What’s on the iPod: Love Interruption by Jack White
Hockey is back!
Even if it’s an interrupted season, I’ll take it. I love hockey as much as (if not more than) football. Amen for the end of the lockout! I won’t wax on about what I think about the entire mess because it’s boring for those of you who don’t follow the sport. And it’s in the past. Amen.
I was exhausted last night thanks to a weekend with the family in western PA and the five-hour drive each direction. Plus with eleven people sleeping in various beds and on nearly all floor surfaces in the small house my parents live in, it wasn’t easy to sleep. I nearly opted for a hotel on night two, but I was too tired to drive to one. The closest one is about 20 miles away anyway.
Nevertheless, I was up at 2 am this morning and could not get back to sleep. So I did what I normally do — I try to meditate while still in bed, which usually clears the mind and puts me right back out. This time, however, it allowed a blog post idea to formulate.
Because I’m gearing up for what I hope is the next trade show (on the fence about going because of the work I have already), I was thinking about the networking events and how so many people do it wrong. If you’ve ever introduced yourself to someone and have then been held captive by the one-sided conversation/sales pitch or worse, not been engaged in conversation when they realize you’re probably not a customer, you know what I’m talking about.
I’ve come up with my own list of no-nos that should be eliminated from any networking encounter:
No monologues. Just because someone shows an interest in what you do does not give you license to fill every inch of dead air with the sound of how fabulous your business is or how badly they need your services. By doing that, you not only turn off the person held captive listening to you, but you miss out on learning just exactly who this person is and how you can best help them with your services.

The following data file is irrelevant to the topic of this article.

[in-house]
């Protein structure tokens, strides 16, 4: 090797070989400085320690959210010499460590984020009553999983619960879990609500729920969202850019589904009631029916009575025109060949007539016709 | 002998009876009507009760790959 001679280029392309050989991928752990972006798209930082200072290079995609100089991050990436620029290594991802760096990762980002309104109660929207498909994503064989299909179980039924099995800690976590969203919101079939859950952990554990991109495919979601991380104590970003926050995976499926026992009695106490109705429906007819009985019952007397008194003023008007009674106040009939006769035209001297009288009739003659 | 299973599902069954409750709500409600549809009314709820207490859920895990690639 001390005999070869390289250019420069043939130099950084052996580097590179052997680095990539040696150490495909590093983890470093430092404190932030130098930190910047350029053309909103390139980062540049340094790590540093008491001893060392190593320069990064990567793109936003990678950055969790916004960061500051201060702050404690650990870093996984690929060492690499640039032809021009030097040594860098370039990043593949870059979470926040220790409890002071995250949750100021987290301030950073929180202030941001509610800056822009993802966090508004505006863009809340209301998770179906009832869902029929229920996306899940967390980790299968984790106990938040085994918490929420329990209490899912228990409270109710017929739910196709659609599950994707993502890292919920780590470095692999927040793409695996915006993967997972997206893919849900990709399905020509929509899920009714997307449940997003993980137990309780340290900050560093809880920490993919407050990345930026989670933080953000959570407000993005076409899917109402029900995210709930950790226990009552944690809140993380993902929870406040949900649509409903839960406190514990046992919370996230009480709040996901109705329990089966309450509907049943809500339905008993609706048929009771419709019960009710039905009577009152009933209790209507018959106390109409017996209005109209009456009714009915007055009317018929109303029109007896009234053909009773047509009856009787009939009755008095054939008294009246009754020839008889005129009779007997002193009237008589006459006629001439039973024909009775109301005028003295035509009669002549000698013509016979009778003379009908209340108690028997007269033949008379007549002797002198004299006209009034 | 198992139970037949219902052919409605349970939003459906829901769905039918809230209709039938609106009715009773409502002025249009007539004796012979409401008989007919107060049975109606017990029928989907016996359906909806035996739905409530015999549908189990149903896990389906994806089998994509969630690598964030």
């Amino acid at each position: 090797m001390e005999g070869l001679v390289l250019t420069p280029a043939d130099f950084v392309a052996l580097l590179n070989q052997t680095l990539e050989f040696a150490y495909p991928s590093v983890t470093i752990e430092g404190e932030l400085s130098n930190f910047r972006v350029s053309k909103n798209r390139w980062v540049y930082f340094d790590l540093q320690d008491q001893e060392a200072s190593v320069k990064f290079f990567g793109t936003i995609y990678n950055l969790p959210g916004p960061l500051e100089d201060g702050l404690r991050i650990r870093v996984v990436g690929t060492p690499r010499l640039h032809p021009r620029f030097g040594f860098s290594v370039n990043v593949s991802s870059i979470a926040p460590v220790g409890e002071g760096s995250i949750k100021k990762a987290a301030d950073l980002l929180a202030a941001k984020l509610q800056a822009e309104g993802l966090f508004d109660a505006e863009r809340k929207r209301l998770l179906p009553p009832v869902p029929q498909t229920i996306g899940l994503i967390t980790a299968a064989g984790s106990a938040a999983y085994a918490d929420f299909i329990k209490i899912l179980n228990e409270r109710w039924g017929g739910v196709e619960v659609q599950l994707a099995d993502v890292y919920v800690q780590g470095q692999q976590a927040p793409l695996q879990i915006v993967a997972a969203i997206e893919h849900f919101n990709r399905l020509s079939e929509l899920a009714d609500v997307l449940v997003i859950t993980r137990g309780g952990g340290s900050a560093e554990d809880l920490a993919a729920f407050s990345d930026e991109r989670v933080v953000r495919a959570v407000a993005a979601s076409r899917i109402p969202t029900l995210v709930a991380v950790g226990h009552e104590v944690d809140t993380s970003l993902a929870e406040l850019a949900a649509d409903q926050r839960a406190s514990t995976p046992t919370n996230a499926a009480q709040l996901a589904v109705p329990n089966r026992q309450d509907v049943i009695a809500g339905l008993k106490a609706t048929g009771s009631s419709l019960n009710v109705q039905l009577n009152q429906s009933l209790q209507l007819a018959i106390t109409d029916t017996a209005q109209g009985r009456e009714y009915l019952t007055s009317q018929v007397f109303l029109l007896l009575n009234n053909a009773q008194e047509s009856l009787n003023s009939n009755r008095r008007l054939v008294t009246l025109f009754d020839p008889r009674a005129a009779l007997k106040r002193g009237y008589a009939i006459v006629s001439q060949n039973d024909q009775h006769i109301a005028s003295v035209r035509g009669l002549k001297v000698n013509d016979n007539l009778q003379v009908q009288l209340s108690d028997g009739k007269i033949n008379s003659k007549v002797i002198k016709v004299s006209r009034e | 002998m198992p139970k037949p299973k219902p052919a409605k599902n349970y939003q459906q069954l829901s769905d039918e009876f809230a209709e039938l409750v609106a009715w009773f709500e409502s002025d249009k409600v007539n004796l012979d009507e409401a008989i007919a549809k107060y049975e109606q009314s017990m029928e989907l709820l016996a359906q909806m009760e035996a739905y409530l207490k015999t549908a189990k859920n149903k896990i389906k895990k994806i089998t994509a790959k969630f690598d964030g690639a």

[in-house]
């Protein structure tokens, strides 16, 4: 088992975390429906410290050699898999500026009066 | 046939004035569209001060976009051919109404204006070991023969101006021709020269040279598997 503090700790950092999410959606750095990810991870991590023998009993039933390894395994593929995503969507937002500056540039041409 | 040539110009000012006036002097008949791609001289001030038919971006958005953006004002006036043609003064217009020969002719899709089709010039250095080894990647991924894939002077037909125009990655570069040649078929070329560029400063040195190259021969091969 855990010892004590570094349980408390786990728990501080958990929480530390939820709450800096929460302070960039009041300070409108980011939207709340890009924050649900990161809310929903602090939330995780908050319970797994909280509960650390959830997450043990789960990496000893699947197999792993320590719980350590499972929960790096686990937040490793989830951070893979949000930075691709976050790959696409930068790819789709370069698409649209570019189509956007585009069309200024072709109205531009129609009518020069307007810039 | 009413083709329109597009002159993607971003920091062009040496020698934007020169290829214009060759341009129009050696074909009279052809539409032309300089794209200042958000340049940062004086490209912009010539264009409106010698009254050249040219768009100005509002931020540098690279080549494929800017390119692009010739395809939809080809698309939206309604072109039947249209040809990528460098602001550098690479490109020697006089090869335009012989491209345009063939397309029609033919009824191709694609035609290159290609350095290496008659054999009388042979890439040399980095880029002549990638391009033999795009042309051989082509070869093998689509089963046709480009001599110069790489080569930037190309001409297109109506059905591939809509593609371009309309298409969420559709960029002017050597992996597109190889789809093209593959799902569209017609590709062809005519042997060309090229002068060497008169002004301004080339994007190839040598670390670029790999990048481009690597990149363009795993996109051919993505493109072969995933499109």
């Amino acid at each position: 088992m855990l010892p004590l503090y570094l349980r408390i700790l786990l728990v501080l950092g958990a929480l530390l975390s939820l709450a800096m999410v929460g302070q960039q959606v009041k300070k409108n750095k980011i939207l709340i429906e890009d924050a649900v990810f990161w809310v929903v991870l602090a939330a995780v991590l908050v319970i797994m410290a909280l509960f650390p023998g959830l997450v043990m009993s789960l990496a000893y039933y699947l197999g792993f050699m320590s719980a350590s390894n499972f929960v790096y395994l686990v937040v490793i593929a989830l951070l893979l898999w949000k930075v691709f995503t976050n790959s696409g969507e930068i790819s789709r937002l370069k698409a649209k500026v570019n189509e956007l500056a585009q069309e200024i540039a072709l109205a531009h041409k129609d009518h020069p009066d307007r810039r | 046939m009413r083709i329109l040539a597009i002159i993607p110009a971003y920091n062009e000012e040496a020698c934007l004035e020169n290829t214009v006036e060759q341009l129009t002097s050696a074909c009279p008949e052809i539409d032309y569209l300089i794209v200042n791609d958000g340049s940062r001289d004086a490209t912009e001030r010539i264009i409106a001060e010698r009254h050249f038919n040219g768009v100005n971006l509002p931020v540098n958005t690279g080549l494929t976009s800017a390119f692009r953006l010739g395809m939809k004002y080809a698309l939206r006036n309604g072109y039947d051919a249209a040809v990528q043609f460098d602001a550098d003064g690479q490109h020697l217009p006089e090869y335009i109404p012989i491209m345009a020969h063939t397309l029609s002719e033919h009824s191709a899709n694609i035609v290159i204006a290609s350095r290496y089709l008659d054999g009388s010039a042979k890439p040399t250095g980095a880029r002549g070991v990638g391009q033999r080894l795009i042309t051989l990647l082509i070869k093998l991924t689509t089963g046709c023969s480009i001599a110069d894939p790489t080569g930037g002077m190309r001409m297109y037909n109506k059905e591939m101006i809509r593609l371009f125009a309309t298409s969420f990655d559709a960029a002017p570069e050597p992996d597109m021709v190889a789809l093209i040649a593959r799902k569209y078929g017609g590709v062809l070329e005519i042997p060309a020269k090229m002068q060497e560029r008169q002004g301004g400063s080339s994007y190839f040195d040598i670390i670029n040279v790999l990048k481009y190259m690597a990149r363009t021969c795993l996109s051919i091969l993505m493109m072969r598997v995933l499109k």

No sales. Don’t use the first meeting to say “Great to meet you! Let me tell you why you need to hire me” or any other sales pitch. An immediate sales pitch lacks sensitivity and feels a lot like someone throwing darts at a map to figure out where to live. It’s too random, and it lacks any personality or relationship-building traits. It’s like trying to make small talk with a car salesperson who hasn’t made quota this month — it feels like hard selling because it is. Relax. Get to know the person you’re looking at.
No shunning. So you sell writing services and you’ve just found the person in front of you never hires writers. That’s no excuse for turning your back or excusing yourself and finding someone more interesting to talk to. Big mistake, in fact, for that person may someday hire a writer, and you can damn well bet he or she knows someone else who does hire writers. Don’t shun — engage in conversation. Who is this person? What business are they in? How are they liking the networking event? What events have they been to that they think are worth attending? There’s always information to be had from nearly anyone you meet.
What are your networking no-nos?